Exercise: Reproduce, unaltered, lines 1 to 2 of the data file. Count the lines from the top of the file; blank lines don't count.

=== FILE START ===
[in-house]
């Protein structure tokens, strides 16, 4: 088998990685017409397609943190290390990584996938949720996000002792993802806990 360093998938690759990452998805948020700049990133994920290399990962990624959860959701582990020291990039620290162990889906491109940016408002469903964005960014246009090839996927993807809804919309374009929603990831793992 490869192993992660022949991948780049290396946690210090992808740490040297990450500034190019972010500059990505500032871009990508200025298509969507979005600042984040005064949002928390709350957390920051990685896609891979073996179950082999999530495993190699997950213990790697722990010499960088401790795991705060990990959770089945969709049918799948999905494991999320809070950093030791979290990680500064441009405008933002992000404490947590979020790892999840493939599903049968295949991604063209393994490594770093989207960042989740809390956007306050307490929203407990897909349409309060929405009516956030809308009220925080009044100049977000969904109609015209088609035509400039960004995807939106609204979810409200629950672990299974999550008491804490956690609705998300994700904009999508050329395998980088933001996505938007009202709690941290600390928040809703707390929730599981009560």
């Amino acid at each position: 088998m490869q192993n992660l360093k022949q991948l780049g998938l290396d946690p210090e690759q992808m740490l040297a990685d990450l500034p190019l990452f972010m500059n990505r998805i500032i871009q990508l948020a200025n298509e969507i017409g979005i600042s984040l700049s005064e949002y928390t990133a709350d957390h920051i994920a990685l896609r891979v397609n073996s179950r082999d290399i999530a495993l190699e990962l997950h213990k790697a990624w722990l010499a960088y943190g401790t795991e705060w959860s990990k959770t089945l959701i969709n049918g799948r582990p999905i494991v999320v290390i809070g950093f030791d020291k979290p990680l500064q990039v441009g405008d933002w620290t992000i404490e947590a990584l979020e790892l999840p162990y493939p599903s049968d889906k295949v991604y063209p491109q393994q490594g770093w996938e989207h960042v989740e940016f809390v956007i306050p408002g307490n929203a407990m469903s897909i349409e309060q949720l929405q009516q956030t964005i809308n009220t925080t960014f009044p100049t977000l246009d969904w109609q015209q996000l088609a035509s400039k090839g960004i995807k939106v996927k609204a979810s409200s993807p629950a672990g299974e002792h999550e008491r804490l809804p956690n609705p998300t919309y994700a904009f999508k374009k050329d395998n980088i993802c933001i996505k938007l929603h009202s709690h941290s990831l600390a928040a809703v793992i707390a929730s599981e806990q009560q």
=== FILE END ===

[in-house]
């Protein structure tokens, strides 16, 4: 088998990685017409397609943190290390990584996938949720996000002792993802806990 360093998938690759990452998805948020700049990133994920290399990962990624959860959701582990020291990039620290162990889906491109940016408002469903964005960014246009090839996927993807809804919309374009929603990831793992 490869192993992660022949991948780049290396946690210090992808740490040297990450500034190019972010500059990505500032871009990508200025298509969507979005600042984040005064949002928390709350957390920051990685896609891979073996179950082999999530495993190699997950213990790697722990010499960088401790795991705060990990959770089945969709049918799948999905494991999320809070950093030791979290990680500064441009405008933002992000404490947590979020790892999840493939599903049968295949991604063209393994490594770093989207960042989740809390956007306050307490929203407990897909349409309060929405009516956030809308009220925080009044100049977000969904109609015209088609035509400039960004995807939106609204979810409200629950672990299974999550008491804490956690609705998300994700904009999508050329395998980088933001996505938007009202709690941290600390928040809703707390929730599981009560």